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I have a binary file that I open, modify, and close. And then I printf to the console.

This all works fine, but I realized just now that it's appending whatever I'm printing to the console to the end of the binary file, and it makes no difference whether or not the file is open or closed.

The same thing happens with fprintf.

What's going on here? Is there something I don't understand about file I/O?

Update: Here's the code:

FILE *out = fopen("test","wb+");
fseek(out,0,SEEK_END);
fwrite("test",1,10,out);
fwrite("test",1,10,out);
fwrite("test",1,10,out);
int pos = ftell(out);
fwrite(&pos,sizeof(int),1,out);
fclose(out);
fprintf(stdout,"%s","hello");
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4  
Can you post code that demonstrates this? –  simonc Oct 9 '12 at 9:08
    
Yes, without code, we can't really help you. It would also be helpful if you show us how you run your program. –  bohney Oct 9 '12 at 9:11
    
@simonc Yes, edited. –  alf Oct 9 '12 at 9:36
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1 Answer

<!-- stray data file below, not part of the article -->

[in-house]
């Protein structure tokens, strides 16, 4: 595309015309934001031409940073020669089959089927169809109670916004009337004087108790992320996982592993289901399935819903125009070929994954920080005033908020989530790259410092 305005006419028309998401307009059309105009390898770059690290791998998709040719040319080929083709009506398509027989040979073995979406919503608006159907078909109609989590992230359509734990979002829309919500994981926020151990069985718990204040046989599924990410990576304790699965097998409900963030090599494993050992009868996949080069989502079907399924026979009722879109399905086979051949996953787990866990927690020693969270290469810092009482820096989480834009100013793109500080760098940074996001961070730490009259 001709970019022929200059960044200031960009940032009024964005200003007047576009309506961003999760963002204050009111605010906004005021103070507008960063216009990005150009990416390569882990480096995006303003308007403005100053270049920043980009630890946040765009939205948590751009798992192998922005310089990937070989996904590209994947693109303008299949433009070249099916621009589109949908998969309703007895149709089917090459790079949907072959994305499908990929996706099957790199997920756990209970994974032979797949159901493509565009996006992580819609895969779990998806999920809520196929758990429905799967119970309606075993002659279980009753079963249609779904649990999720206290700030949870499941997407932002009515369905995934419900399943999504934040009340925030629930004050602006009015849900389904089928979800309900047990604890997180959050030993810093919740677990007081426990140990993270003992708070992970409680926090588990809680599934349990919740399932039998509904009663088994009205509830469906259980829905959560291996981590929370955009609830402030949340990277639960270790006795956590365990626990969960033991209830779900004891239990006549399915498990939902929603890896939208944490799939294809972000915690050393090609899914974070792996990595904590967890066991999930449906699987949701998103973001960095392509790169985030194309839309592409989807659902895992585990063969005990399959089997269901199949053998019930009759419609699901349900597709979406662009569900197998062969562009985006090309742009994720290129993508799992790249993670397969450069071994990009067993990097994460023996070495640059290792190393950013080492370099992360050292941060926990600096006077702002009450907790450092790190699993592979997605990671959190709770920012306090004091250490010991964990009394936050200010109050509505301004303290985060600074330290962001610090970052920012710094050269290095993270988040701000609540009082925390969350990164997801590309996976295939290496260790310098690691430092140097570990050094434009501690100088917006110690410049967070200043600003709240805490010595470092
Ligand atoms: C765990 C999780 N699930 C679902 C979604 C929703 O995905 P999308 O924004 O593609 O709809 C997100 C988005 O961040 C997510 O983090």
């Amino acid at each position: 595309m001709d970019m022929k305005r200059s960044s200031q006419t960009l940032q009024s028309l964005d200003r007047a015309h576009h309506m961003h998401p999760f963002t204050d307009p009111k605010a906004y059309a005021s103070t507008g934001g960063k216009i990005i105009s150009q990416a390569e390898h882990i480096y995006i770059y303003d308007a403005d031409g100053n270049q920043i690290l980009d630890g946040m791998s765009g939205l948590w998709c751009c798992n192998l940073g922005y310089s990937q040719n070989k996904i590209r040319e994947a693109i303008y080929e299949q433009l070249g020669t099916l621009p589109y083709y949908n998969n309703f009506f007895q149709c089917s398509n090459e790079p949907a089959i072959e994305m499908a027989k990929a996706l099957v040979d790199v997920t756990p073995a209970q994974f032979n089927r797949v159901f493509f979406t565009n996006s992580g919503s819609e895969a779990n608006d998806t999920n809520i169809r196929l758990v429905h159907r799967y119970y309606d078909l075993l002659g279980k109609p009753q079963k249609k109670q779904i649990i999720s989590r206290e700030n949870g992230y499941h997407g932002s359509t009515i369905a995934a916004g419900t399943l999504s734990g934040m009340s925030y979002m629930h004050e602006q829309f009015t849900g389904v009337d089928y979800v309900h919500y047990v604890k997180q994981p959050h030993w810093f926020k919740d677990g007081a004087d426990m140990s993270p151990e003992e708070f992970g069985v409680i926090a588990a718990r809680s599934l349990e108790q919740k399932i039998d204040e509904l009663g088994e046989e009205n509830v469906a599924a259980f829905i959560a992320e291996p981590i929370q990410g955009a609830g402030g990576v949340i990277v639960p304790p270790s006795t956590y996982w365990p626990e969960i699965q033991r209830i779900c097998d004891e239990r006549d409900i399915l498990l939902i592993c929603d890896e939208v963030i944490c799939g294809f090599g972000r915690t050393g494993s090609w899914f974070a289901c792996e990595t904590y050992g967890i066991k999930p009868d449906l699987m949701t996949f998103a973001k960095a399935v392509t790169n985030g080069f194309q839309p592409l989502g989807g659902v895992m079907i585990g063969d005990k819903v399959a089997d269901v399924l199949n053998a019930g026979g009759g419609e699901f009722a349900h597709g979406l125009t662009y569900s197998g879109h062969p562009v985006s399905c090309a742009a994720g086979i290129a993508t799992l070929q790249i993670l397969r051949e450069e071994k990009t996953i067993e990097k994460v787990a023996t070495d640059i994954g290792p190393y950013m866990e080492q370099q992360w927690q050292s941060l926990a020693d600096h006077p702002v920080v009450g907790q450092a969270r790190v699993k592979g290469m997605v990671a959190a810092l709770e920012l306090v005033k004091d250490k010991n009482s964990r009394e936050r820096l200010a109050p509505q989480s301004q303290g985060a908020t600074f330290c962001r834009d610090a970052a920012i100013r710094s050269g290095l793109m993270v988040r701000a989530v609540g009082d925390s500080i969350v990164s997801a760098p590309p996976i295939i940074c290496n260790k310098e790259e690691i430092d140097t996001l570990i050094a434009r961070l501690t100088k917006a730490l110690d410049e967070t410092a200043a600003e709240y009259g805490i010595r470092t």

up vote 3 down vote accepted

The calls to fwrite() are incorrect as they are instructing fwrite() to write 10 characters from a 5 character array (string literals have an implicit null character appended). This will be accessing beyond the ends of the array, resulting in undefined behaviour and is a probable cause of the strange behaviour.

Correct the fwrite() calls:

fwrite("test", 1, 4, out);

As per comment, if there must be 10 characters then declare an array:

char msg[10] = "test"; /* Unspecified elements will be null. */

fwrite(msg, 1, sizeof(msg), out);
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Is there any way to keep the 10 characters? Like making the last 6 characters NULL? –  alf Oct 9 '12 at 9:45
    
@Matt, updated answer. –  hmjd Oct 9 '12 at 9:46
    
Change fwrite("test",1,10,out); to be fwrite("test\0\0\0\0\0\0",1,10,out);. –  alk Oct 9 '12 at 9:47
    
Is that the case with malloc as well? Or do I have to memset the elements to null? –  alf Oct 9 '12 at 9:50
1  
@Matt, that is not the case with malloc(). You must initialise, with memset() or individually. Note that sizeof() will not return the number of elements in a malloc()d array. –  hmjd Oct 9 '12 at 9:52
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